Now imagine a stop sign, or a traffic cop who insists the stop sign means, "Stop the car," rather than "Stop reading traffic signs." That cop thinks his interpretation of the sign is absolutely correct and that there can be no other reading of the sign! If something were to stand erect, all by itself, depending on nothing else, asserting itself and seeming self-evident, it would be phallogocentric! And it is a phallogocentric attitude, like the one of the above-mentioned cop, that people who are fond of deconstruction like to deconstruct.

There must be, after all, something wrong with Centers! All these desires for a fixed Center are desires for a secure, stable presence that will form a strong, certain foundation for belief systems. But Centers marginalize and tyrannize people and things. Let's say you are a worshipper of this Christian icon. Christ is at the Center. Anything that lies outside the universe idealized by this icon is pagan, heathen, fit only to be converted or killed. In fact, Derrida, has said that our minds work by way of binary opposites. The problem is that we tend to privilege one member of the pair, and repress and oppress the other. For instance, we tend to privilege male over female, Christian over Pagan, phallus over clitoris, etc. And this kind of phallogocentric thinking governs not only our social life, but our philosophical, scientific, literary and legal thought as well.


That Derrida spits out so many ten-dollar words you'd swear that he's getting paid for them. Any professional lecturer knows better than to use the word "metropolis" when he can get the same money for "city." And then PHALLOGOCENTRISM!!!

You see, phallogocentrism is a hybrid of the word phallocentrism and the word logocentrism. Logocentrism is a term coined by him -- like a Divine Word or Logos dwelling at the very Center of the entire Universe! "Om." He feels certainty because feels this Divine Word will guarantee the truth of everything he speaks. Like the Word of Law in the law books that the traffic cop depends upon when he gives you a ticket for not stopping at the stop sign. Logocentrism also means that our own our consciousness can perceive the world so intimately that there is nothing in between our consciousness and the world. And also logocentrism implies that awareness can be fully present to itself, can know itself nakedly. Out of the full presence of my pure consciousness flow my thoughts; from my thoughts flows my speech; and from my speech flow my writings. On a more mundane level, is the belief that speaking is more natural and meaningful than writing. Because a speaker is always present to the listener. For many philosophers -- Eastern and Western -- speech is primary and writing is secondary. For if you merely read something I have written -- and I am not present -- you might not understand it. Secondly, people talked before they wrote. So a logocentric attitude sees speech as prior to writing and as the origin of writing.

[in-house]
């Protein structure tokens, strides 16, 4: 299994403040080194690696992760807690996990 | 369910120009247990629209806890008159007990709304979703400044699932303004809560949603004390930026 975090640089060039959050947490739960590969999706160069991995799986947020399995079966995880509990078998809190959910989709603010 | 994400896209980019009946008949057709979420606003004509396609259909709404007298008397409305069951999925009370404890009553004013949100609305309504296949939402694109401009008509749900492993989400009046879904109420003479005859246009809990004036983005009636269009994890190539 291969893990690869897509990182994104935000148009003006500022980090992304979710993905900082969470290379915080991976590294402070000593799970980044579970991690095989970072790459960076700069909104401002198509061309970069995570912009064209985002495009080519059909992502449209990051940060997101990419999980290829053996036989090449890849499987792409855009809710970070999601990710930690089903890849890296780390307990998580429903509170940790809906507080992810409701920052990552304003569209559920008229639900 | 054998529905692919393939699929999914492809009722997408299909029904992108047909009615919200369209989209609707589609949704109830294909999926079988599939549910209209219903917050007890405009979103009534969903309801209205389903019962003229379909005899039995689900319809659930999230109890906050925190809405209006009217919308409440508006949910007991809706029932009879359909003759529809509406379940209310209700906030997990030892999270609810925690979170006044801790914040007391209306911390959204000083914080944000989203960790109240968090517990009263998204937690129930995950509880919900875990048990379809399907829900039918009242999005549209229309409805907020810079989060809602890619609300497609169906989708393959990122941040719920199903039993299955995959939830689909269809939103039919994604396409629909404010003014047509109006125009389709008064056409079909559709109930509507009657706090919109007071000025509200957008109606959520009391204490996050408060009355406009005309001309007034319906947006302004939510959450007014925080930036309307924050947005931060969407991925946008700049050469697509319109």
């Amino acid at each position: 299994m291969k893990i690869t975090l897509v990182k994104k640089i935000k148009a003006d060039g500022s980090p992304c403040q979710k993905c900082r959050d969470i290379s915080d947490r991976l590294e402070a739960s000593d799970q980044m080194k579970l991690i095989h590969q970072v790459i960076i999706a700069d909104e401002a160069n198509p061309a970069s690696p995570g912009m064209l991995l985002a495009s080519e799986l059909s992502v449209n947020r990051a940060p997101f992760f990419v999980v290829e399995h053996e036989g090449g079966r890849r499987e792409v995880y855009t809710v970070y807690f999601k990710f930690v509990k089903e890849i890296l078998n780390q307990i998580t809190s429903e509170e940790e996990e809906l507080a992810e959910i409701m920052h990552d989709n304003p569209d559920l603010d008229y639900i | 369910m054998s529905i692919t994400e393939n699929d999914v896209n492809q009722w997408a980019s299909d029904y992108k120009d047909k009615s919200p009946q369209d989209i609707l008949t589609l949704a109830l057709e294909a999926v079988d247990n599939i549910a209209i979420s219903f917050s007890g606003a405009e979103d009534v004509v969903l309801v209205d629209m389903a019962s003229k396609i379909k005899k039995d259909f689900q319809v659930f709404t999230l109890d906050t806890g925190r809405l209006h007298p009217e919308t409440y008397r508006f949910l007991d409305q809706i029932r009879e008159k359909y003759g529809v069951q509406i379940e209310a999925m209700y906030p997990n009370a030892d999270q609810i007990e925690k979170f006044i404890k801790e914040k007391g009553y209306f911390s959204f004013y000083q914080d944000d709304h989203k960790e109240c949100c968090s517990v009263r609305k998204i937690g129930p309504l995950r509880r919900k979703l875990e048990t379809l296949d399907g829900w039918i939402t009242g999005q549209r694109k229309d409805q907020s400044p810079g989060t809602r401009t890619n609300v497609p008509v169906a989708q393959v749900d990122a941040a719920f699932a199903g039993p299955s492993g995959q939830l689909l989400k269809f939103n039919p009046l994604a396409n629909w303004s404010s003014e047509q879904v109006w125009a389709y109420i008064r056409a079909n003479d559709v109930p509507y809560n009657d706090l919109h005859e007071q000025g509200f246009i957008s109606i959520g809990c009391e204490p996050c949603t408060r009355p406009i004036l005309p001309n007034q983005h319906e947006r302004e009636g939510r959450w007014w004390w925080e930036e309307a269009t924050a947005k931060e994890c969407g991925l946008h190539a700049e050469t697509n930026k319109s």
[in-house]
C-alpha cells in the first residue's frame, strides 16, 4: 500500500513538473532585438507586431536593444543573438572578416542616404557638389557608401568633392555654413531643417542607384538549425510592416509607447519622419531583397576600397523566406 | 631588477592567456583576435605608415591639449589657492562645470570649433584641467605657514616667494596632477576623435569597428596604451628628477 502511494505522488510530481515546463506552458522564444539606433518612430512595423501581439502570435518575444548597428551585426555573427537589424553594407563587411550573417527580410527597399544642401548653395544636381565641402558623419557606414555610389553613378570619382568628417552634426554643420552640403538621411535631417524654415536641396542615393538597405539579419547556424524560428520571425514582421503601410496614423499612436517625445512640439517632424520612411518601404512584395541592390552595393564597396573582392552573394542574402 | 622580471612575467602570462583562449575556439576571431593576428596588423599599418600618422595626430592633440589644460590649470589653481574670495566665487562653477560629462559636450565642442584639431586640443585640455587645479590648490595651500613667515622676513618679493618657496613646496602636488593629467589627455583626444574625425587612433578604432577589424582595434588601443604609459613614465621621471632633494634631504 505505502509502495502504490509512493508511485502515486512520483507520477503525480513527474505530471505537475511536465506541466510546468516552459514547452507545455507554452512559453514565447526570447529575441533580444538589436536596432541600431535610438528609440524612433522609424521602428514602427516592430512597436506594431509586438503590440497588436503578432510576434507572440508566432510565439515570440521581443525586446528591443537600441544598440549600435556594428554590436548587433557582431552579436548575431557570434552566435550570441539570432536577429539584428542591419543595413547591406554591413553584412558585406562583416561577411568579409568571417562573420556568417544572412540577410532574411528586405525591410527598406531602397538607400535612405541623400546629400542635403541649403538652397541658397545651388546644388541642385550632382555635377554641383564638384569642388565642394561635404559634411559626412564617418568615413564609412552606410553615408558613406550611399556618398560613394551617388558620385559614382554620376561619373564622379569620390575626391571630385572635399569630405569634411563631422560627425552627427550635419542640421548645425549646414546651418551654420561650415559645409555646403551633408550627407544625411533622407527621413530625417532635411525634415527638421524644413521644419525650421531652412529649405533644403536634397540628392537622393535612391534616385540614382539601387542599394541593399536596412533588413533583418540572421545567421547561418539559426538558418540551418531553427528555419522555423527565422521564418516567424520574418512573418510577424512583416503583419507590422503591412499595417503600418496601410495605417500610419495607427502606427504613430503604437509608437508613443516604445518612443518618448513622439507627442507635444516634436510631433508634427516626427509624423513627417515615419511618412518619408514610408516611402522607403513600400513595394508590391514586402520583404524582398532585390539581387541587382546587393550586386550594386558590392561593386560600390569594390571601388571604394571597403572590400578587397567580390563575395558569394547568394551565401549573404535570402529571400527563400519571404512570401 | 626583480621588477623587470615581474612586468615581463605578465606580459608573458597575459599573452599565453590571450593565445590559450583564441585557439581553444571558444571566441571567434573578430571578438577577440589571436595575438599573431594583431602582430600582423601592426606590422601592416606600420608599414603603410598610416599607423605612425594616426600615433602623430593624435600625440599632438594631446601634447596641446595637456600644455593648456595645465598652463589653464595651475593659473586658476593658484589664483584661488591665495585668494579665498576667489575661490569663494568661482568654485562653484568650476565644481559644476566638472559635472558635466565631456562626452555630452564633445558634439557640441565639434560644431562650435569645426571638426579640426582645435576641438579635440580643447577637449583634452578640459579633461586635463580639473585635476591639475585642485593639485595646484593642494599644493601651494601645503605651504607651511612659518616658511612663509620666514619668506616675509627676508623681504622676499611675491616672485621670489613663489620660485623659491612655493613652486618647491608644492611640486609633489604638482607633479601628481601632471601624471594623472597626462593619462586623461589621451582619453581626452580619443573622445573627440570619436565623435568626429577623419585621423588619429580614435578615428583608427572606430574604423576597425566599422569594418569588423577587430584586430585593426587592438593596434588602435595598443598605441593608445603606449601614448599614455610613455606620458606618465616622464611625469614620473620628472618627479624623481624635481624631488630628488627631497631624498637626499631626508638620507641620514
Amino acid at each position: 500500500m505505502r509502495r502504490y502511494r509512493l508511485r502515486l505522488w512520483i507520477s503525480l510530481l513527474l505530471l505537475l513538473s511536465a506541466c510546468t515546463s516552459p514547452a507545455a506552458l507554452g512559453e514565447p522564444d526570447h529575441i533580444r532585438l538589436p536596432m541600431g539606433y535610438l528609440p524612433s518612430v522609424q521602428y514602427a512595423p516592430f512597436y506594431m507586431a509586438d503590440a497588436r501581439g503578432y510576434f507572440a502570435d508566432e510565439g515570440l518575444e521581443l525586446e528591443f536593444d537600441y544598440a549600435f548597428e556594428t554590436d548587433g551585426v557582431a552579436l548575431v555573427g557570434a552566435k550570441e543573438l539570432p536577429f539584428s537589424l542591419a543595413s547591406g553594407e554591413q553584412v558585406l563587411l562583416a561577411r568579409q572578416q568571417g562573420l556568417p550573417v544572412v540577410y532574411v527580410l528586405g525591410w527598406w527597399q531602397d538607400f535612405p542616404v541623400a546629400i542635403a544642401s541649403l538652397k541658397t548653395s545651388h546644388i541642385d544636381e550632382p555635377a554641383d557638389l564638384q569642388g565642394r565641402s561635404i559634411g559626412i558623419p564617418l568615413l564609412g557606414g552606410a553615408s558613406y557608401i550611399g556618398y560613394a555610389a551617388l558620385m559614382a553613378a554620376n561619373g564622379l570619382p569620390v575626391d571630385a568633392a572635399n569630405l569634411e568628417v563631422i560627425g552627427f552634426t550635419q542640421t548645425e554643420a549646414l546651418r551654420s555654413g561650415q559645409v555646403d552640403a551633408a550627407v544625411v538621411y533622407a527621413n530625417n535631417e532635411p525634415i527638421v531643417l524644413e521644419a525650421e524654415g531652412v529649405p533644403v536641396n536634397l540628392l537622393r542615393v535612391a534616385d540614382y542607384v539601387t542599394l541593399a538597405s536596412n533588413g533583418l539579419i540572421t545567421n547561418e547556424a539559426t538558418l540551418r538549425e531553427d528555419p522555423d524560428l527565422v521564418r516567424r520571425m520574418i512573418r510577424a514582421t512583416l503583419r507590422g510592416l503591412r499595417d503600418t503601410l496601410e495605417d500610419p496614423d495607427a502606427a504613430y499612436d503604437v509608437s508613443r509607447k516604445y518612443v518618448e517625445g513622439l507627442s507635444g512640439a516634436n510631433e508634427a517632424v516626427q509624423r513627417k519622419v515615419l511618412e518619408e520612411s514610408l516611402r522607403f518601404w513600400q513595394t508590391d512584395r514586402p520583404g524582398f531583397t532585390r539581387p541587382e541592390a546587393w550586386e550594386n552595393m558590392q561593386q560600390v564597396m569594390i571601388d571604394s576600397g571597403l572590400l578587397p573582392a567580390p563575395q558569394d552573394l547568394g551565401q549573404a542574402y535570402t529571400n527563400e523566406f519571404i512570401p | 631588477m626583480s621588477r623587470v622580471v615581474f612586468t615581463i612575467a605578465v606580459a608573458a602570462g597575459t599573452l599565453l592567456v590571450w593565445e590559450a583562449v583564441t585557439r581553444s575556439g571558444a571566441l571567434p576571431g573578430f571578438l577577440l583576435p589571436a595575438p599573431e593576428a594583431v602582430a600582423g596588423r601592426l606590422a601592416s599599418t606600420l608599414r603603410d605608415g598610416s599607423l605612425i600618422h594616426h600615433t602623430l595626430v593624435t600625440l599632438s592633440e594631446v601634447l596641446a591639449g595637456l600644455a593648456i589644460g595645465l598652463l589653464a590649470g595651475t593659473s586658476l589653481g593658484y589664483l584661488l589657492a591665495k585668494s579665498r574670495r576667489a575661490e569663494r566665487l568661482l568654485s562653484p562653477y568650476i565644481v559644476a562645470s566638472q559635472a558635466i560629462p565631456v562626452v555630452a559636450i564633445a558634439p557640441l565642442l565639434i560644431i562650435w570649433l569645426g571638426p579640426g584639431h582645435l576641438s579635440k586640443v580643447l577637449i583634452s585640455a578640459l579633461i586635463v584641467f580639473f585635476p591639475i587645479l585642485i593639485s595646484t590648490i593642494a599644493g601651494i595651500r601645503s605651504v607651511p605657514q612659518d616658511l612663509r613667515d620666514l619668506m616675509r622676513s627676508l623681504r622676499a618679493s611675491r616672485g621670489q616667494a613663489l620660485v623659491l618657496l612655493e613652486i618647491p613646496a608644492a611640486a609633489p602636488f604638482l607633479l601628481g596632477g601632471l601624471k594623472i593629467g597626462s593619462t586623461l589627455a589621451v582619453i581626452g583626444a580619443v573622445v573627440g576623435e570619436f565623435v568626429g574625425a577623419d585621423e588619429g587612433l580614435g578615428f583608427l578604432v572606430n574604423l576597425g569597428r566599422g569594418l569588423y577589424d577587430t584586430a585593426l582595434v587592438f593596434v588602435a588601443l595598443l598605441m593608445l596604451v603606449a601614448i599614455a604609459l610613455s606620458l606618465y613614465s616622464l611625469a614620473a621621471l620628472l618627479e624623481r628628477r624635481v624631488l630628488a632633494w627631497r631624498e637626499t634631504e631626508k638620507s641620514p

Now, whenever a particular person, or group, or text or school of thought assumes that something is natural or self-evident, then that can be a phallogocentric attitude. For instance, when people think that they are naturally superior to coyotes, and have a right to kill them. And when white people think that blacks are naturally rhythmic and sexually potent, or when people think that women are naturally nurturing, or when someone says that everyone knows that all Muslims are terrorists. So this being cock-assured is one of the main characteristics of pallogocentrism. Even our best built certainties are but sand houses and subject to damage from any wind of doubt that blows.

Many suspected that Derrida's works killed philosophy outright, and in cold blood at that. Derrida's fingerprints were all over the crime scene. For this scholarly act Cambrigde University awarded the murderer an Honorary Degree in Philosophy, although many at Cambridge opposed his being offered the award and felt that instead he should be dubbed Commanding Officer of Obfuscation, Prime Minister of Mystification, Emir of Evasion and Fuhrer of Fraud!!! Deconstruction is a dangerous and a deadly weapon -- and a weapon with only one fault: You can't hit anything square with it. 'Cause it don't shoot straight. If you were to aim it at a deuce of spades nailed to an oak, you'd likely end up hitting a mule standing thirty yards off to the right. This, in fact, is the actual method by which it kills his audiences! They don't die right off, of course. But soon after Derrida started talking, they began to sicken and suffer so that they WISH they were dead. And HOW they suffer! They suffer, and suffer and suffer!!!

zizzi

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The Joker
« Reply #405 on: January 12, 2009, 03:47:57 PM »